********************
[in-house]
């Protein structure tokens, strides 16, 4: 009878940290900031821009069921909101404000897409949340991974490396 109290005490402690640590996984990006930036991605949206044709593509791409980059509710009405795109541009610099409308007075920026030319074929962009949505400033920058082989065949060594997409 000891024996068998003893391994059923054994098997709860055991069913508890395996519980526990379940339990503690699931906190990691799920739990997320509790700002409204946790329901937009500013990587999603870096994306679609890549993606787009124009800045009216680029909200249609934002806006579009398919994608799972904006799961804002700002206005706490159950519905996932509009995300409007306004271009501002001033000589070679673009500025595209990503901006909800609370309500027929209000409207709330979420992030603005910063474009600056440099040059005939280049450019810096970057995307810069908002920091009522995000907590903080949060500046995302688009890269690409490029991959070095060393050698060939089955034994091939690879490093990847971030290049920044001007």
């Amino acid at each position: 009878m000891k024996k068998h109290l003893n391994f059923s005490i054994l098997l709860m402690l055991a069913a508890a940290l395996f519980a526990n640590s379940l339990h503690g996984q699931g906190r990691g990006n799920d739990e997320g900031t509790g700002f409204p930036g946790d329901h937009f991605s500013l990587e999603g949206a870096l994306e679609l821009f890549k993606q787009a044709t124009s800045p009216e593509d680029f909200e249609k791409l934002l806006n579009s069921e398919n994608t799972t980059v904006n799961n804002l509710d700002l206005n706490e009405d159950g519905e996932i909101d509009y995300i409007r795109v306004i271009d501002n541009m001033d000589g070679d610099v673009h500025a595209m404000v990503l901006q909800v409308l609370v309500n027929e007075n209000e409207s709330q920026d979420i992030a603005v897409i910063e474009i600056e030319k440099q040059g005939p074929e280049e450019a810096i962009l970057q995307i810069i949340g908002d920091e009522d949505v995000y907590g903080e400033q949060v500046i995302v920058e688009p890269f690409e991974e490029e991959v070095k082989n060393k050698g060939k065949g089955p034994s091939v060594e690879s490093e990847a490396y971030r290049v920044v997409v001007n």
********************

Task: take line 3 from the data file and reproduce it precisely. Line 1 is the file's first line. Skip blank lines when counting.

């Amino acid at each position: 009878m000891k024996k068998h109290l003893n391994f059923s005490i054994l098997l709860m402690l055991a069913a508890a940290l395996f519980a526990n640590s379940l339990h503690g996984q699931g906190r990691g990006n799920d739990e997320g900031t509790g700002f409204p930036g946790d329901h937009f991605s500013l990587e999603g949206a870096l994306e679609l821009f890549k993606q787009a044709t124009s800045p009216e593509d680029f909200e249609k791409l934002l806006n579009s069921e398919n994608t799972t980059v904006n799961n804002l509710d700002l206005n706490e009405d159950g519905e996932i909101d509009y995300i409007r795109v306004i271009d501002n541009m001033d000589g070679d610099v673009h500025a595209m404000v990503l901006q909800v409308l609370v309500n027929e007075n209000e409207s709330q920026d979420i992030a603005v897409i910063e474009i600056e030319k440099q040059g005939p074929e280049e450019a810096i962009l970057q995307i810069i949340g908002d920091e009522d949505v995000y907590g903080e400033q949060v500046i995302v920058e688009p890269f690409e991974e490029e991959v070095k082989n060393k050698g060939k065949g089955p034994s091939v060594e690879s490093e990847a490396y971030r290049v920044v997409v001007n």